For regular attendees of UKARIA’s highly regarded performances, the cabaret-style seating for this performance by jazz vocalist Jo Lawry with bassist Sam Anning and drummer Ben Vanderwal is an instant indicator that this concert is something different from its usual fare.
“It’s going to be fun,” says Lawry as the band jumps in with their first tune, ‘Travelling Light (Unused)’ by Frank Loesser, a grounded music theatre-style song.
The combination of vocals, bass and drums presents a unique challenge. With the lack of a chordal instrument to clearly outline the harmony, Anning has a more complex job in this trio. However, the lack of such an instrument also allows Lawry the freedom to explore the edges of the harmony.
Whilst UKARIA’s pristine performance space is worlds away from a basement jazz club, the live acoustics of the room convey the clarity of Lawry’s voice and the pin-sharp zing of Vanderwal’s hi-hats.
As part of a mini tour of Lawry’s latest trio album Acrobats, with bassist Linda May Han Oh and drummer Allison Miller, the band play the title track by Gian Slater. It showcases Lawry’s flexibility and adept control over her voice. The rhythmic conversations between Anning and Vanderwal are gripping.
Vanderwal steps away for a duo moment between Lawry and Anning for Al Hoffman and Dick Manning’s 1952 song ‘Two to Tango’. This number is incredibly engaging with a palpable playfulness between them.
Lawry introduces her guitar to the band to play the first of her original songs, ‘The Bathtub and the Sea’, providing a sense of grounding in contrast to the lack of chords so far. A number of Lawry’s original tunes feature, including ‘The Kitchen Sink’, ‘Taking Pictures’ and ‘Impossible’, a song written as a duet for herself and long-time tour partner Sting. Her songs stand out for their strong storytelling and sincerity.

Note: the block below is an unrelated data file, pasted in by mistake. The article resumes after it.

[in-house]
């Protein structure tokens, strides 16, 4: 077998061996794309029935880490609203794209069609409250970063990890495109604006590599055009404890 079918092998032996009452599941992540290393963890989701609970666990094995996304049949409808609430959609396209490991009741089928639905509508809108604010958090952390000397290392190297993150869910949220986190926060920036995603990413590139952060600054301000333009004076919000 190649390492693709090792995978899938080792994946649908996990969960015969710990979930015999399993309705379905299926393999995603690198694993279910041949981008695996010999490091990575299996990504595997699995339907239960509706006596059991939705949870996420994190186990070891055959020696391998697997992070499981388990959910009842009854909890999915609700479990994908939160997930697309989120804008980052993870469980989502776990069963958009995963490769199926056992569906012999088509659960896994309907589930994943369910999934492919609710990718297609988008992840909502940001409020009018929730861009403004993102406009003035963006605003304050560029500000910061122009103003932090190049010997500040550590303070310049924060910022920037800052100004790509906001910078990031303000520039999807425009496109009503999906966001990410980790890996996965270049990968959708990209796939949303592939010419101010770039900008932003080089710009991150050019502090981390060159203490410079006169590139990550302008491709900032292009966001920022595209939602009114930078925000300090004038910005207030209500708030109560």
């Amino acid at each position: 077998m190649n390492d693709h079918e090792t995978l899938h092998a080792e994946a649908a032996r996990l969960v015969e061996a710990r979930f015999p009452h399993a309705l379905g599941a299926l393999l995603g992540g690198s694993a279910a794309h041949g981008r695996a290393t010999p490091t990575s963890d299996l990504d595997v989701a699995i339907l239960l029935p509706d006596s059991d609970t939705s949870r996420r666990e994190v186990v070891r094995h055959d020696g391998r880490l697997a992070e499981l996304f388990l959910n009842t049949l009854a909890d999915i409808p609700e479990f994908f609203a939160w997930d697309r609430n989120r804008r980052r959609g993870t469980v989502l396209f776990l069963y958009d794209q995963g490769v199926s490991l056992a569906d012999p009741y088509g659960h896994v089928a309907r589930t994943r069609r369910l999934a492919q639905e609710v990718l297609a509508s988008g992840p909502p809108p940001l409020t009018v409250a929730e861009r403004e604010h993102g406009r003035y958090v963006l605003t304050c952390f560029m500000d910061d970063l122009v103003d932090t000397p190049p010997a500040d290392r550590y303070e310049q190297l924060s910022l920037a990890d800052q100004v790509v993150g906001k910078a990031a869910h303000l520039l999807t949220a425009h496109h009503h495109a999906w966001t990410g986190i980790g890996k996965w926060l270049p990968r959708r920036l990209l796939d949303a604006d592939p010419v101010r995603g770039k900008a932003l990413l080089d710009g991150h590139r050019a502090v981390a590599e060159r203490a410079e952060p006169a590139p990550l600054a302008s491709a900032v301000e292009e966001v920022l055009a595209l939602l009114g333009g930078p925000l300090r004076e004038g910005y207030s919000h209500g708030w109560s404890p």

Next comes what classic jazz lovers are here for – Irving Berlin’s ‘Remember’. Lawry flawlessly performs a vocalese rendition of Hank Mobley’s classic solo with her own lyrics.
The trio present unique takes on pop songs ‘You’re the Voice’ by John Farnham and ‘Got To Be Certain’ by Kylie Minogue. They are almost completely unrecognisable when played by Lawry and her band as slower, love songs.
Each member of the band is masterful. Lawry has an unmatched clarity in her voice and takes on the jazz greats with her full and versatile sound. Vanderwal looks effortless, managing to create a soundscape of textures as he traverses complicated time signatures and feels. Anning plays the bass with a playfulness that captures the imagination of the audience.
There is no doubt that the audience is captivated by Lawry as they clap and stomp their feet for an encore, an unprepared energetic rendition of Jerome Kern and Oscar Hammerstein’s ‘Nobody Else But Me’.
Whilst this performance is a delightful display of Australia’s highest quality jazz musicians, its presentation in an immaculate space like UKARIA is somewhat out of character for this kind of music. This is not a regular jazz audience, noted by the sense of uncertainty within the audience around jazz conventions and Lawry’s acknowledgement of audience members that might not have known what type of performance they were attending. Its inclusion in UKARIA’s program alongside more traditional high culture events and in a space not necessarily accessible to a wide range of audiences poses the question of how the perception of jazz in Australia might be changing.
Jo Lawry with Sam Anning and Ben Vanderwal performed at UKARIA Cultural Centre on Saturday, July 1.
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